As promised, today we’ll take you upstairs above The Tasty restaurant, to the shop where first Frank and then Lefty Liberty plied needle and ink from the golden wartime years to tattooing’s untimely death in 1962.
During WWII Frank Liberty moved his business from 16 Cambridge Street to 49 Scollay Square, above The Tasty, a popular burger joint. In 1948 his brother Lefty took over the space, renaming it The Scollay Tattoo Shop. He worked there until the state ban on tattooing and the imminent demolition of the neighborhood forced him out. Lefty’s struggle to make a living as the Square emptied of life is powerfully captured in this late photograph of his shop doorway. “STILL IN BUSINESS” appears on a makeshift sign; someone has written the same appeal with a finger in the dust of the door’s glass.
We are fortunate that Lefty Liberty, a meticulous record keeper, repurposed an outdated Shepard’s Diary to tally his earnings—and to jot occasional terse, journal-like notes.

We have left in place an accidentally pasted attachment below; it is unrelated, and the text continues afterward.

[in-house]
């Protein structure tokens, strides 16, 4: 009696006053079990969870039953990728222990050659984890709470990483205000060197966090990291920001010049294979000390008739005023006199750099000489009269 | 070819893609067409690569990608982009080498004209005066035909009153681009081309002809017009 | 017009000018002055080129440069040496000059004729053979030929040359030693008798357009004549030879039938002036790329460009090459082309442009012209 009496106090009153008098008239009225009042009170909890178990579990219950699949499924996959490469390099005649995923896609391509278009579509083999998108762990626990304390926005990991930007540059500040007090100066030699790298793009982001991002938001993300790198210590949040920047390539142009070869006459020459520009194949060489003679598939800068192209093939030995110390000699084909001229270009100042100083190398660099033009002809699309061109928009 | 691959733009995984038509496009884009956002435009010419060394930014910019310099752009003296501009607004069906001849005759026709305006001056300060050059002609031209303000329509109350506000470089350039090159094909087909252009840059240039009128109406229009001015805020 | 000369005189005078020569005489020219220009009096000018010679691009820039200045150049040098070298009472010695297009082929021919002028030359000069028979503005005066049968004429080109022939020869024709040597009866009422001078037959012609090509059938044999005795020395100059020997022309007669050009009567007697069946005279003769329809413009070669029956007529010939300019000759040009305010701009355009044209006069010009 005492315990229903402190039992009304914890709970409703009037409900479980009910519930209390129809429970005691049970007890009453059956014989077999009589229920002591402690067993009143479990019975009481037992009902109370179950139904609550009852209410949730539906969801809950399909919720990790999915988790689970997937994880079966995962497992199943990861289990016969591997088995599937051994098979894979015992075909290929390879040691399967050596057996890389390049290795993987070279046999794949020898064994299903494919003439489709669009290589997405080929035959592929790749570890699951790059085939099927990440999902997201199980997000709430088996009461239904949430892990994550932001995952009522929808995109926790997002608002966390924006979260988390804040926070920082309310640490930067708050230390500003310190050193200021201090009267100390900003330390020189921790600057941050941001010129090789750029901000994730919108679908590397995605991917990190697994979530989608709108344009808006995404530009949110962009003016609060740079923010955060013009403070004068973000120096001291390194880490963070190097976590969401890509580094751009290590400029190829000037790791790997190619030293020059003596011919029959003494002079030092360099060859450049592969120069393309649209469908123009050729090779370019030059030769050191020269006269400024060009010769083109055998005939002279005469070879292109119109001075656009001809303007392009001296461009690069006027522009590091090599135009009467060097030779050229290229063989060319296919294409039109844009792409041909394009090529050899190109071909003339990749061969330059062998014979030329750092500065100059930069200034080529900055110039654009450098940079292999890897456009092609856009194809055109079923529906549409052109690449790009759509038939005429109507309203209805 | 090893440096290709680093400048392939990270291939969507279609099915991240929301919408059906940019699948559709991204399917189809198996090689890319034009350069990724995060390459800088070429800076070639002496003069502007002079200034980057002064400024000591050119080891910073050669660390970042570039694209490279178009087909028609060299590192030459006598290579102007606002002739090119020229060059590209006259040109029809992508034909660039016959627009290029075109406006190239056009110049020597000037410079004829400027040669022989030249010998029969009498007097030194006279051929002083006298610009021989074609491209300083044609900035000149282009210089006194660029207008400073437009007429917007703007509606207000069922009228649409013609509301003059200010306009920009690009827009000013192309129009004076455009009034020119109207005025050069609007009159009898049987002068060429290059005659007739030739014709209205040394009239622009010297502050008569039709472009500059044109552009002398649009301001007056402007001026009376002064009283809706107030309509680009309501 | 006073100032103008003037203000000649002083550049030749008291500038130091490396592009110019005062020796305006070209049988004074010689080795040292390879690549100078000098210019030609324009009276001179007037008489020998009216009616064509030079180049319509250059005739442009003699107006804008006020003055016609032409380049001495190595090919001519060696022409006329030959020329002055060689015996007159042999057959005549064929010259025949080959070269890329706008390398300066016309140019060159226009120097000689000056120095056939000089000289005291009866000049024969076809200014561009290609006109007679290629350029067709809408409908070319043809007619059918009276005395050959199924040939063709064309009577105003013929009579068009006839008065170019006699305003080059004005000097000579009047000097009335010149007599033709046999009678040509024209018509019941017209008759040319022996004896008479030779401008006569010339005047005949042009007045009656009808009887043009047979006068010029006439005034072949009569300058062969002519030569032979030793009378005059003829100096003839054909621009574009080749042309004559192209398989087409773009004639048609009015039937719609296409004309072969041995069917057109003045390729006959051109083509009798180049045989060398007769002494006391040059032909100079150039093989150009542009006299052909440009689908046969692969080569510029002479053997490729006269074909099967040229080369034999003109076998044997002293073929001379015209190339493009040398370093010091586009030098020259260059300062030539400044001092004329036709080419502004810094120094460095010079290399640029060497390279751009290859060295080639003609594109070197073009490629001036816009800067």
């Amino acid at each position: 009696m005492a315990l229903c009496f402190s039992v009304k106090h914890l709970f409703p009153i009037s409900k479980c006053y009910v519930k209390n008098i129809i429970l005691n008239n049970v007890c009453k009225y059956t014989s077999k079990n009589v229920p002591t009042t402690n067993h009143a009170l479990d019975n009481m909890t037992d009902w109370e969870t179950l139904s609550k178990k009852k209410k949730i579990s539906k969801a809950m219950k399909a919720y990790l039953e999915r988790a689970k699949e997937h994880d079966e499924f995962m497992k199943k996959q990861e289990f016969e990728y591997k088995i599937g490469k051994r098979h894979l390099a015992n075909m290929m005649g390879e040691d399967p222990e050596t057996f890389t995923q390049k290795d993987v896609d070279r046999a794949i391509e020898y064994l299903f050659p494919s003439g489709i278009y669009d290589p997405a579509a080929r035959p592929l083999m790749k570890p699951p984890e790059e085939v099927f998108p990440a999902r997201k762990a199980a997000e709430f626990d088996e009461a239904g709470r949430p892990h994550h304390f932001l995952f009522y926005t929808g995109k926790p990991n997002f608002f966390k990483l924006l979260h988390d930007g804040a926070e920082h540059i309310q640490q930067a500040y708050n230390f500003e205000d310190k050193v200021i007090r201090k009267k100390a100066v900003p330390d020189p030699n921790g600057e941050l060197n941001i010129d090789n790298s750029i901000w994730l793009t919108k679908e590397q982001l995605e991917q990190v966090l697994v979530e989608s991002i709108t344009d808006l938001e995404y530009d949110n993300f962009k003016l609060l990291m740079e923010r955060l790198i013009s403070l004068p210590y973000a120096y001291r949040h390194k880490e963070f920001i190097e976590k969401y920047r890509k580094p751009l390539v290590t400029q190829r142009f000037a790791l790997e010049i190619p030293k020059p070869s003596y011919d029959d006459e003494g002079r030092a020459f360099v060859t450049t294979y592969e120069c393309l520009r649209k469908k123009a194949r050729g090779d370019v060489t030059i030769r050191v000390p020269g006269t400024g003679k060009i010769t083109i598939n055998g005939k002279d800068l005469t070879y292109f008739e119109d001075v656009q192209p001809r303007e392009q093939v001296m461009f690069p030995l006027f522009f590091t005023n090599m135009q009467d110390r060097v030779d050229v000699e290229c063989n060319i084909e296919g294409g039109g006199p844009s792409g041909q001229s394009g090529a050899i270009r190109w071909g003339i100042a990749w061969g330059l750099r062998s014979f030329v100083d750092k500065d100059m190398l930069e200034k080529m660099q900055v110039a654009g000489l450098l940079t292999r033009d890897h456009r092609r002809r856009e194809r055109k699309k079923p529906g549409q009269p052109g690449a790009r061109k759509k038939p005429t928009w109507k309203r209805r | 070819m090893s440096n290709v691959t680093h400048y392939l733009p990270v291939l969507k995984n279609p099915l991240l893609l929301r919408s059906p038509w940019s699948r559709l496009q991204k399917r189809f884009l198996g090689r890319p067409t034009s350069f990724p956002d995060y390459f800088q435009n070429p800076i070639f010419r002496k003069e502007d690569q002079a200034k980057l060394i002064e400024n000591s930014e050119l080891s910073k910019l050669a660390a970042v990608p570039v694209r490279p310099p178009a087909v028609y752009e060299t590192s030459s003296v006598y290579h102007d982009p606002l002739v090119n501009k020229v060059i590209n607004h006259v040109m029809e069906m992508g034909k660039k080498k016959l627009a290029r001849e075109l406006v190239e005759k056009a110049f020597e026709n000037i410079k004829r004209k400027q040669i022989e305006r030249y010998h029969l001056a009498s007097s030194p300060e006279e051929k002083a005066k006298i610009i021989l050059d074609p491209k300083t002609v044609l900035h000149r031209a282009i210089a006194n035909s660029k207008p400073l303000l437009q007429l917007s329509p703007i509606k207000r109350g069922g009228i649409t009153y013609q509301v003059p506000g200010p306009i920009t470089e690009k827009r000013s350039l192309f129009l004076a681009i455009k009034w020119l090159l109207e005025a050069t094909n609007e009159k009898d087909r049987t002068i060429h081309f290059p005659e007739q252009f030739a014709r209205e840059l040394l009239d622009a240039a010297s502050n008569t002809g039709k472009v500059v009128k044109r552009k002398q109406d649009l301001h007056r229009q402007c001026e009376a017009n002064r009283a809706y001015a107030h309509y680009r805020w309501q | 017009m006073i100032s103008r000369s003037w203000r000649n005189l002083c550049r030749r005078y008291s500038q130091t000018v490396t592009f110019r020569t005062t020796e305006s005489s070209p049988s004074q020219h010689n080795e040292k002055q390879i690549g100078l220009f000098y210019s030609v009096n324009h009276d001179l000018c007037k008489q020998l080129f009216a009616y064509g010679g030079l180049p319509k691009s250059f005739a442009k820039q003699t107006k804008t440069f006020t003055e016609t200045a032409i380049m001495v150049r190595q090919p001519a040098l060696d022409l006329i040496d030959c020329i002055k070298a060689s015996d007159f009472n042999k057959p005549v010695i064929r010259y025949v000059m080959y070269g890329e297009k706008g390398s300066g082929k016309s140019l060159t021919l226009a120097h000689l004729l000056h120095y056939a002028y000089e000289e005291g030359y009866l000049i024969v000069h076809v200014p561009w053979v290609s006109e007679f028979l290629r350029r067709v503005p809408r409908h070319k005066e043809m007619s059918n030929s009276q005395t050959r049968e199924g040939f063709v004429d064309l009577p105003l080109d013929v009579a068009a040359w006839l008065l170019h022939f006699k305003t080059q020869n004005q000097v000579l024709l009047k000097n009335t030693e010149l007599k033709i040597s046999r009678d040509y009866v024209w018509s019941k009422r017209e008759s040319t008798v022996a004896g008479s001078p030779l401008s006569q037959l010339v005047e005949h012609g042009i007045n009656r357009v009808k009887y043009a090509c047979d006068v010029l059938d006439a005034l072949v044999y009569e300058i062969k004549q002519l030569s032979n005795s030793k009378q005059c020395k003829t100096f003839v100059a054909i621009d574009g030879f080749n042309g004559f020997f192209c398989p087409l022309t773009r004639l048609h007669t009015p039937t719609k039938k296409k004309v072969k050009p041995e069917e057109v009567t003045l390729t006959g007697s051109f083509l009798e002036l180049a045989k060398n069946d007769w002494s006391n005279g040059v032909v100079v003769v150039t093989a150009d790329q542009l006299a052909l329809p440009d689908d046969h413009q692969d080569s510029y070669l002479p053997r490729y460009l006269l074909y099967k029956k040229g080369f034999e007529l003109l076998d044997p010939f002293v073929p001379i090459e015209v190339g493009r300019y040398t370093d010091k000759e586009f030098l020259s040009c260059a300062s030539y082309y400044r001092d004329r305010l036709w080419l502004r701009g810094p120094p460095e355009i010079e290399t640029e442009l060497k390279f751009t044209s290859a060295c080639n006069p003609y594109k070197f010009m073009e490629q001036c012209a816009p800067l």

In his last days at 49 Scollay Square, Lefty expresses the anxiety and sense of loss he feels in a few hasty, penciled lines. He works six days during the week of April 16, 1962, tattooing a total of only 17 clients—no one at all on Wednesday. (“Business is bad during Holy Week,” he reminds himself). And then, in sprawling, heavy script down the center of the page, he writes, “Closed up. Moved out. Out of business. 1962.”
Before we end this post, let’s visit happier times at The Scollay Tattoo Shop. In a photograph from the mid-1950s, Lefty can be seen at the window, taking in the action from his perch above The Tasty. The restaurant’s marquee trumpets “hot frankfurts”, coffee, “tonics”, pastry and hamburgers. You can imagine the buzz of Lefty’s tattoo machine blending with the murmur of late-night diners, the faint clatter of plates rising above the hum now and then. Those were the good old days of tattooing in Boston.